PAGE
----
Description of Middle Knowledge
The twin foundations for middle knowledge are the beliefs that the bible teaches libertarian free will and the bible teaches God’s providence over all things. Middle knowledge reconciles the two by stating that God knows what we would choose under any circumstance and He uses this knowledge to accomplish His goals without removing man’s freedom. In middle knowledge, God primarily uses His knowledge rather than His power to achieve His ends. Middle knowledge gets the name middle, because God’s knowledge of what would happen is logically after God’s knowledge of what can happen and logically before His decision and knowledge of what will happen. So for example, God knows if you are in an ice cream shop today you could choose chocolate or vanilla, and you would choose chocolate and He decides to let you choose chocolate so He permits you to be in the ice cream shop today knowing you will choose chocolate. Man’s freedom is preserved in that God does not decide what we would freely do under any circumstance – God cannot make you freely do something. God’s providence is preserved in that God decides what circumstances we find ourselves in and therefore what will happen.
Middle Knowledge Passages
One of the criticisms I repeatedly hear of middle knowledge is that it’s a philosophical system rather than scriptural. Now the two scriptural pillars of middle knowledge are the many passages saying men choose and the many passages saying God is in control. Middle knowledge reconciles the two.
However, there’s no shortage of the passages more directly supporting middle knowledge – those passages showing that God’s knows what we would choose under different settings. It’s not as if scripture limits middle knowledge to the famous examples of David in Keilah or the inhabitants of Tyre and Sidon. Here’s a list of passages showing God does know what we would choose in various circumstances : Exodus 3:19, Deuteronomy 7:3-4, Deuteronomy 28:51-57, 1 Samuel 23:6-10, 1 Kings 11:2, 9, Ezekiel 3:6-7, Jeremiah 49:9, Obadiah 1:5, Matthew 11:21-23, Matthew 12:7, Matthew 23:27-32, Matthew 24:43, Luke 16:30-31, Luke 22:67-68, John 8:39, John 8:42, John 14:28, John 15:19, John 18:36, 1 Corinthians 2:8, Galatians 4:15, and 1 John 2:19.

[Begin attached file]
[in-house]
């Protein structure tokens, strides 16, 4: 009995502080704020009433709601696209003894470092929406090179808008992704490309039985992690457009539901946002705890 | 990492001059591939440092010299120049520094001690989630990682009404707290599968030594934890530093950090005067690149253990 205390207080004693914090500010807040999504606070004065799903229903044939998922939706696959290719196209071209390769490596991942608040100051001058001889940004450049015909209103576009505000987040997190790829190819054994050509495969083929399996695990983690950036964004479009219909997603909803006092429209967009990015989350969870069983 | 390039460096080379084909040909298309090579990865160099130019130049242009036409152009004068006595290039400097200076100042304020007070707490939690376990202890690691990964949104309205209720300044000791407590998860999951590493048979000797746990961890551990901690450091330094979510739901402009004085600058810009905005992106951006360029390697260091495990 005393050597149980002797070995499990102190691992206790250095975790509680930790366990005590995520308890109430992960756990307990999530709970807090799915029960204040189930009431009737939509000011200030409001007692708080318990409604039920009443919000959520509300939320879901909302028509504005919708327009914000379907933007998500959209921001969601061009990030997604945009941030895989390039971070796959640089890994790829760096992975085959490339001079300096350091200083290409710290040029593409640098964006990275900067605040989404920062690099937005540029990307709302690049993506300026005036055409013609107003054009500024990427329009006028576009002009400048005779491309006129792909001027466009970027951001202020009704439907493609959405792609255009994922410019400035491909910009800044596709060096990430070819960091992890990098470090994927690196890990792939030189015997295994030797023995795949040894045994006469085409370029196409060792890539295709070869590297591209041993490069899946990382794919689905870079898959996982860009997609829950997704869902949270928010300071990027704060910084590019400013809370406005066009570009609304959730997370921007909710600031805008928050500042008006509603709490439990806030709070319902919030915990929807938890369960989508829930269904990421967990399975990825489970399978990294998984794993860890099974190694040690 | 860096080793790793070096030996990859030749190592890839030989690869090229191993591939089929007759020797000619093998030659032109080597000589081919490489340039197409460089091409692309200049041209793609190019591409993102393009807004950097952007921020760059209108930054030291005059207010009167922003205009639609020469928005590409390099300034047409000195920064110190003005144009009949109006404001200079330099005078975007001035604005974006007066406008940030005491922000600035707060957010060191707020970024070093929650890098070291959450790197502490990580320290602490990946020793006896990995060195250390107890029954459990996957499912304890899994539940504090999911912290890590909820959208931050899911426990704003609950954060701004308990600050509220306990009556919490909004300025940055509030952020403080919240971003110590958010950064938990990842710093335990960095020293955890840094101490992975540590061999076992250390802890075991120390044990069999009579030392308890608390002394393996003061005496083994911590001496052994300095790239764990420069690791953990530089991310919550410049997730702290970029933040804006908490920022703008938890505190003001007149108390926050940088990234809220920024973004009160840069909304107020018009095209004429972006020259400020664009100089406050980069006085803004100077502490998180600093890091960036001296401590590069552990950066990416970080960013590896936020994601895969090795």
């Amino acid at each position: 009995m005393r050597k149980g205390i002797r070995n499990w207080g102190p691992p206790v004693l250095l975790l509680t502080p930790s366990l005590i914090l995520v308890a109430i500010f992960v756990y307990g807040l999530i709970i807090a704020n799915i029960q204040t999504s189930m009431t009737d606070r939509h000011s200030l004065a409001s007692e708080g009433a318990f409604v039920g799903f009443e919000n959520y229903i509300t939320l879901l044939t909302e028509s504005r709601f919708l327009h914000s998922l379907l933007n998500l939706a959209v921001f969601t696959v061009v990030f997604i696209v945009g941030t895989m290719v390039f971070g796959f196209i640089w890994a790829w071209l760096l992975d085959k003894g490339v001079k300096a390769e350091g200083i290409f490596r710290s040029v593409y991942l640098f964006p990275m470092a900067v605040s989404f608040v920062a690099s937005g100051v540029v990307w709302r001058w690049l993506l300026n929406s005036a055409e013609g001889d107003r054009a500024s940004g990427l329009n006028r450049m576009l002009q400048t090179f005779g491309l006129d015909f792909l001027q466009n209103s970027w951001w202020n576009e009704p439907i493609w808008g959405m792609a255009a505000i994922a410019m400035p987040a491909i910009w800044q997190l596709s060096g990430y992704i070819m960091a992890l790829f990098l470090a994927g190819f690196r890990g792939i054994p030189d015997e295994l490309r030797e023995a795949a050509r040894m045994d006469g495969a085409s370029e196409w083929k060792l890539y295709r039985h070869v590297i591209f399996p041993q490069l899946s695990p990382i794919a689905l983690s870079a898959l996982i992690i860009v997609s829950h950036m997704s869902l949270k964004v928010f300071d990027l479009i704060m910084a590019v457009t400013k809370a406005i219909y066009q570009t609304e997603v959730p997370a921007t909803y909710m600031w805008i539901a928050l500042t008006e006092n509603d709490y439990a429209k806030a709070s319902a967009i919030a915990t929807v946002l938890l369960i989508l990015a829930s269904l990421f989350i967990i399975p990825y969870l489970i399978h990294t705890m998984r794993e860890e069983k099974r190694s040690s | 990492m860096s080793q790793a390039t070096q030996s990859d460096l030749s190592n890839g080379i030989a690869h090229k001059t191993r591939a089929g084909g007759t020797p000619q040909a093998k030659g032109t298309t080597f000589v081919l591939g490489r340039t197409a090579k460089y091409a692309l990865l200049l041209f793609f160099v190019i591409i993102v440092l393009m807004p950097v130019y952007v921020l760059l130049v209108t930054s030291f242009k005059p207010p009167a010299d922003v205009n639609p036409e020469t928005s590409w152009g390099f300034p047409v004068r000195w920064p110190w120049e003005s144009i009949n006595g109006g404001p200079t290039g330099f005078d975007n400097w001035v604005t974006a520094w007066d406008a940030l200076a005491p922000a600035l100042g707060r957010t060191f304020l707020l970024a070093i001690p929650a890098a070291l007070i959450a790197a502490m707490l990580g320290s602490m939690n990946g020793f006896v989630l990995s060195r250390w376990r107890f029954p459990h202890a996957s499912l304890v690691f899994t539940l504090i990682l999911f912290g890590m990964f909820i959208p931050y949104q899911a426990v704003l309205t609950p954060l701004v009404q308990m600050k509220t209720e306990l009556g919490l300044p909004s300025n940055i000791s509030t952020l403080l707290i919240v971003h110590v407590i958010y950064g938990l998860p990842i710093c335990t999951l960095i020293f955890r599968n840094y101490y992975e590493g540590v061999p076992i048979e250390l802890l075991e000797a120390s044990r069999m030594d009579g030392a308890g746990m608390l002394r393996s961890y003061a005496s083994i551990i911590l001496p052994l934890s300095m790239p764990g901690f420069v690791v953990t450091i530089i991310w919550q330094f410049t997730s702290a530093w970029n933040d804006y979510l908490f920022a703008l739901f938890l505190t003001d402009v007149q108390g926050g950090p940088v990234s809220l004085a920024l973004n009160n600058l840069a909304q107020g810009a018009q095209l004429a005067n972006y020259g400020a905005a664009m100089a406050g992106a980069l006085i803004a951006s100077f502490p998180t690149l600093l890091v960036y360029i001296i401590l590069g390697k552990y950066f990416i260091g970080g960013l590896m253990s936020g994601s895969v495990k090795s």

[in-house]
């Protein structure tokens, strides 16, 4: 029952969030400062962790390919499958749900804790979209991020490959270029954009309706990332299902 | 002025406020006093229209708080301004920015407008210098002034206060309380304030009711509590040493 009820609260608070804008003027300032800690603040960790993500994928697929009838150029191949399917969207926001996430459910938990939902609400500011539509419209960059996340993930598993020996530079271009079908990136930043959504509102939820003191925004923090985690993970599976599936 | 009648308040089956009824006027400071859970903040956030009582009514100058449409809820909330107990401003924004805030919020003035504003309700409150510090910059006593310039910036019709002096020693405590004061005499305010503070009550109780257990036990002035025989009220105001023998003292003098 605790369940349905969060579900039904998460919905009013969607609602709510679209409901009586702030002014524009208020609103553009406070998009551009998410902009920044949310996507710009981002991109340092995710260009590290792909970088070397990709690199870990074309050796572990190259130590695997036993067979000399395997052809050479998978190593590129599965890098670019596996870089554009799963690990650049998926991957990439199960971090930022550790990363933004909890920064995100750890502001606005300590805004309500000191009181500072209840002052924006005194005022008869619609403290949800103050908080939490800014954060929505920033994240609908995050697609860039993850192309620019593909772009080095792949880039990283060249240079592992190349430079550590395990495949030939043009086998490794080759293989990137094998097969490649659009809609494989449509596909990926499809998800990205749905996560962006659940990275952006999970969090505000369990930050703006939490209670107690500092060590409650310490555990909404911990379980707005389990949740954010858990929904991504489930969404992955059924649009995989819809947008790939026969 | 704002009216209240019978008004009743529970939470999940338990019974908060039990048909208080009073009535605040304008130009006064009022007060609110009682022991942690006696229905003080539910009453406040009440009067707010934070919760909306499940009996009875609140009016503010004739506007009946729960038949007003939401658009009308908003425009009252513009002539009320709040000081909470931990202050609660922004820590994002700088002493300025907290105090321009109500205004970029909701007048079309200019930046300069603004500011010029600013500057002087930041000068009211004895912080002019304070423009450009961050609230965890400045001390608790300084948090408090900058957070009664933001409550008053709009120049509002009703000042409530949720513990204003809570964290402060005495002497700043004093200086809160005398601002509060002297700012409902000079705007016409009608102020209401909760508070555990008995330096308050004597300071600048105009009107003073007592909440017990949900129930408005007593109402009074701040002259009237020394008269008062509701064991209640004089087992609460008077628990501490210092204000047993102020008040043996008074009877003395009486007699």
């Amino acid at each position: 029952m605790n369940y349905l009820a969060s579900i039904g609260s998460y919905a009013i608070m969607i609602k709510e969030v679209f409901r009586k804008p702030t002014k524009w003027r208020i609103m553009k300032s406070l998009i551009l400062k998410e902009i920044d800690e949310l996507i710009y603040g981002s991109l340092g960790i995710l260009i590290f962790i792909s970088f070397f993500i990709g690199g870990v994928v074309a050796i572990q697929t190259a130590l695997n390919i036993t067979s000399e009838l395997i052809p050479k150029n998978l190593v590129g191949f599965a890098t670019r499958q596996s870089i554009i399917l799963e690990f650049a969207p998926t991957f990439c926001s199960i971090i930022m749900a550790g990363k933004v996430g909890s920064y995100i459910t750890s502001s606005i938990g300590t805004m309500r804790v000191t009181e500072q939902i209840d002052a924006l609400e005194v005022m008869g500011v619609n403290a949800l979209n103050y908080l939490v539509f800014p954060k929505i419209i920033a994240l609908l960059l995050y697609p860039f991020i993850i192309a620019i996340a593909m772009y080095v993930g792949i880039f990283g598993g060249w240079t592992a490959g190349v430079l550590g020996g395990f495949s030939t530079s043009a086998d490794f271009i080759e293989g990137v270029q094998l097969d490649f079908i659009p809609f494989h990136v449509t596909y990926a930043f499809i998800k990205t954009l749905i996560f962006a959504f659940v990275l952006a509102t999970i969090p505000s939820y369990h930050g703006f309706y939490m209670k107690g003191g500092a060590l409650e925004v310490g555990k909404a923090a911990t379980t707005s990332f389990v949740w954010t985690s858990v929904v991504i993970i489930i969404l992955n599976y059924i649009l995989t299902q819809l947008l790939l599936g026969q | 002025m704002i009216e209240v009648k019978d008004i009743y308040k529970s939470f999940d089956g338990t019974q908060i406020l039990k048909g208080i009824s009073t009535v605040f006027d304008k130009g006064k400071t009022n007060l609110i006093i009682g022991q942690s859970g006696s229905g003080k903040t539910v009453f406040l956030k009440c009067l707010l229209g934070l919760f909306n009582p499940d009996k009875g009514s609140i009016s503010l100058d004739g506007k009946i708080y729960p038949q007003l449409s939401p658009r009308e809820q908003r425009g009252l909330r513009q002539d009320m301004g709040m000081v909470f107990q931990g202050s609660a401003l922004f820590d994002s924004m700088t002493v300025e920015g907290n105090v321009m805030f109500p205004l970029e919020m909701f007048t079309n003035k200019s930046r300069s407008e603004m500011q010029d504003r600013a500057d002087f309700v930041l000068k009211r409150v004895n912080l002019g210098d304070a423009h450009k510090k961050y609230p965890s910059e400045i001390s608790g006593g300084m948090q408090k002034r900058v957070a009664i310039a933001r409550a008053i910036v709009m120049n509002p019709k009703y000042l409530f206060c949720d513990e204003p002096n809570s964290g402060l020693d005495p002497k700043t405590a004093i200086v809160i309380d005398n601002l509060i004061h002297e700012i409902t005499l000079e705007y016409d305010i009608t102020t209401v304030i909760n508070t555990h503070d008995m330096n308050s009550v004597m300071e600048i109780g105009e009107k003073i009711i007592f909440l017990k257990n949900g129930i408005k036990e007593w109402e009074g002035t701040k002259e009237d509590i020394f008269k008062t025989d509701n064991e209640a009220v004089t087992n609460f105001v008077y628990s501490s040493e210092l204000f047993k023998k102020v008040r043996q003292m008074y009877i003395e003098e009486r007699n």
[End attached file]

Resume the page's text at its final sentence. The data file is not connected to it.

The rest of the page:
Some may still protest this fall short of a full-fledge systematic presentation. Well show me the scriptural full-fledge systematic presentation of supra or sub lapsarianism or the Trinity or your brand of eschatology.
Let’s look at a few middle knowledge texts:
Deuteronomy 7:3-4 Do not intermarry with them. Do not give your daughters to their sons or take their daughters for your sons, for they will turn your sons away from following me to serve other gods, and the LORD’s anger will burn against you and will quickly destroy you.
1 Kings 11:2, 9: They were from nations about which the LORD had told the Israelites, “You must not intermarry with them, because they will surely turn your hearts after their gods.” Nevertheless, Solomon held fast to them in love…. verse 9 The LORD became angry with Solomon because his heart had turned away from the LORD, the God of Israel, who had appeared to him twice.
God uses His middle knowledge to warn people. If you put yourself into a given circumstance, you will do this. God knew what would happen if the Israelites intermarried. He knew what the foreign wives would do and how the Israelites would respond. Sadly, Solomon didn’t listen.
On divine determinism, God’s foreknowledge is logically “too late” to serve as a warning. All (even the hypothetical – if you intermarry, you will fall away) is determined by God. So 1 Kings 11 turns into “I told you I determined you would fall” as opposed to “I told you you would fall”.
Here’s another passage:
But I know that the king of Egypt will not let you go unless compelled by a mighty hand. (Exodus 3:19)
Pharaoh wouldn’t let the Hebrews go – not out of love for God or the Hebrews. Not from guilt or respect or fear or reason or wisdom. No, it took force. And how did God know that all non-forceful ways would not lead Pharaoh to let the Hebrews go? Because He knows what anyone would choose under any circumstances. This passages support for middle knowledge is less famous then say, Matthew 11:21, but it is more broad. God knew that a vast array of options Moses could have tried would not lead Pharaoh to freely release the Hebrews.
Alternative Explanations of Middle Knowledge Passages
Generally, those who reject middle knowledge providing two alternative views of these texts. The first grants that the passages teach what a person would do in various settings but denies we have libertarian free will. For biblical arguments we have libertarian free will see (link). Here’s an example from Steve Hays: